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Kruse Awards in Human Nutrition

New Research-to-Policy Achievement Award honors alumna's contributions to translating nutrition science into programs that protect population health

“DON'T BELIEVE THE DOUBTERS who claim that high salt intake doesn't pose serious health risks" was the take-home message from Mary E. Cogswell, RN, DrPH '92, the first recipient of the Kruse Research-to-Policy Alumni Achievement Award. Cogswell's presentation was the keynote at the inagural awards ceremony on April 21, 2015 to recognize recipients of the Kruse Awards in Human Nutrition.

West Cogswell Kruse

Cogswell is a crusader for reducing salt in the face of mounting opposition from some scientists, who insist that the risk of salt has been exaggerated. With the alacrity of a hibachi chef, Cogswell made mincemeat of the naysayers, eviscerating their poor methodology and inability to separate confounding factors from the real culprit: salt.

In the U.S., cardiovascular disease causes 1 of every 3 deaths, of which 41 percent are attributable to high blood pressure and 14 percent are attributable to an unhealthy diet. Excess sodium intake influences both these risk factors, and unfortunately, Cogswell warned, nearly all Americans ingest far more than the recommended 1500 mg per day—most of it through processed foods and restaurant meals.

Since there is very solid evidence that lowering sodium intake reduces high blood pressure, achieving a reduction of 400 mg of sodium per day across the whole population would save 28,000 deaths and $7 billion yearly!

Cogswell is only the latest among dozens of students and alumni in the Program in Human Nutrition who have earned recognition for their achievements. The Harry D. Kruse Fellowship in Nutrition funds doctoral students and the Harry D. Kruse Publication Award in Human Nutrition honors peer-reviewed papers published by enrolled doctoral or master's degree students. The program is directed by Keith P. West, DrPH '86, Professor of International Health and head of the Center for Human Nutrition.


Cogswell, a senior CDC scientist in the Epidemiology and Surveillance Branch of the Division for Heart Disease and Stroke Prevention, is a proud product of the Bloomberg School, where she earned an MPH in health services research and a DrPH in nutritional epidemiology. She received a Kruse Fellowship as a doctoral student and has gone on to author more than 100 peer-reviewed publications as a national and international authority on nutrition, cardiovascular disease, and the value of sodium reduction for promoting health and preventing disease. In addition to West, who was her doctoral adviser, Cogswell said that the School faculty who inspired and supported her most were Laura Caulfield, David Paige, MPH '69, Benjamin Caballero and Karen Bandeen-Roche.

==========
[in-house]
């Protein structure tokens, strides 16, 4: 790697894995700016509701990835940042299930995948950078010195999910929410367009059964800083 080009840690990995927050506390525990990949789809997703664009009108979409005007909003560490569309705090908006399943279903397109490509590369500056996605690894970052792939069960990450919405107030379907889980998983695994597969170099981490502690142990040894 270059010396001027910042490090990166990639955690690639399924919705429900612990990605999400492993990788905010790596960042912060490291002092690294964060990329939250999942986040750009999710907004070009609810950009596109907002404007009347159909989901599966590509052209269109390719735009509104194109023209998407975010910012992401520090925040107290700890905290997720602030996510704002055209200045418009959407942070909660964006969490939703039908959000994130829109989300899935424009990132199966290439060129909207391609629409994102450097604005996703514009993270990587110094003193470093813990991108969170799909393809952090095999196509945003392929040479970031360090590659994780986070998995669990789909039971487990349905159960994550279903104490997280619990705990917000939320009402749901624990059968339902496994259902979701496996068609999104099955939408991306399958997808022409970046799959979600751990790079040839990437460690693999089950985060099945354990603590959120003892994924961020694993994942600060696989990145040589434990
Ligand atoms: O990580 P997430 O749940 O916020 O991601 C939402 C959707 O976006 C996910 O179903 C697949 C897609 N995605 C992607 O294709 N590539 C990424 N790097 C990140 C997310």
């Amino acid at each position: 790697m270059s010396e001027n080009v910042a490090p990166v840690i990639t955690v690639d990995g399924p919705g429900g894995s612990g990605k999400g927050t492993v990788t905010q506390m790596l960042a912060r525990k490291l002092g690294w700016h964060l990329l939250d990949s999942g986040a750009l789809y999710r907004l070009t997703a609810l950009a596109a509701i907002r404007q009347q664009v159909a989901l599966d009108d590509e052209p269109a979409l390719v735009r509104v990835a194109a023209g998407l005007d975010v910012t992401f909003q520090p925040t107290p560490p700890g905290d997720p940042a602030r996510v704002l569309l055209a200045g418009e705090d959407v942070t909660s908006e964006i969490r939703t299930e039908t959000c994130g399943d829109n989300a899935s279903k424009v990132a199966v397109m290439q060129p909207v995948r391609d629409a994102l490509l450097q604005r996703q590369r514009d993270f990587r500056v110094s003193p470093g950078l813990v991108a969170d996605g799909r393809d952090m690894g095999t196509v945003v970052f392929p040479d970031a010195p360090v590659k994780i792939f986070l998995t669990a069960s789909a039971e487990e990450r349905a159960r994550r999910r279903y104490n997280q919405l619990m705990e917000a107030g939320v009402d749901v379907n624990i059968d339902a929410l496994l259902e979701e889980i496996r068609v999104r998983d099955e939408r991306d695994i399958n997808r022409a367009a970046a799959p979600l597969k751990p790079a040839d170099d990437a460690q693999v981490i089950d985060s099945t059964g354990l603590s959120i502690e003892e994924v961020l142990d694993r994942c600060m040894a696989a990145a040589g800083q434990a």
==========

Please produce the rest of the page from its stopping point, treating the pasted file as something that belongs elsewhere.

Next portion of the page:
“In human nutrition, environmental and policy changes are more effective than individual behavior change.”
—Mary E. Cogswell, RN, DrPH '92

All of the Kruse Awards were made possible by the generosity of the Kruse family in honor of Harry D. Kruse, ScD '26, a School alumnus and faculty member in Biochemistry who later held influential posts in New York City government. Kruse's 1926 dissertation is one of the earliest studies of the chemical properties of vitamin B, and he became a renowned expert on nutritional deficiencies.

kruse award group

Harry's son, Douglas C. Kruse, is an adviser on financial sector policy to governments, banks and international financial institutions in more than 40 countries. In the early 1980s, while working as an international economist for the U.S. Treasury, Kruse was a faculty member in the Johns Hopkins School for Advanced International Studies. Douglas's wife, Betty A. Whelchel, is general counsel for BNPParibas North America and was previously an attorney at Deutsche Bank, Shearman & Sterling and the U.S. Treasury. 

For more information on the Kruse Nutrition Awards event, see the Department of International Health's web article.

To learn more about endowed scholarships and other giving opportunities, please contact Heath Elliott, Senior Director of Development and Alumni Relations, at 410-502-5275.

Join Doug Kruse and Betty Whelchel in supporting Bloomberg School students who will make life-saving contributions to public health.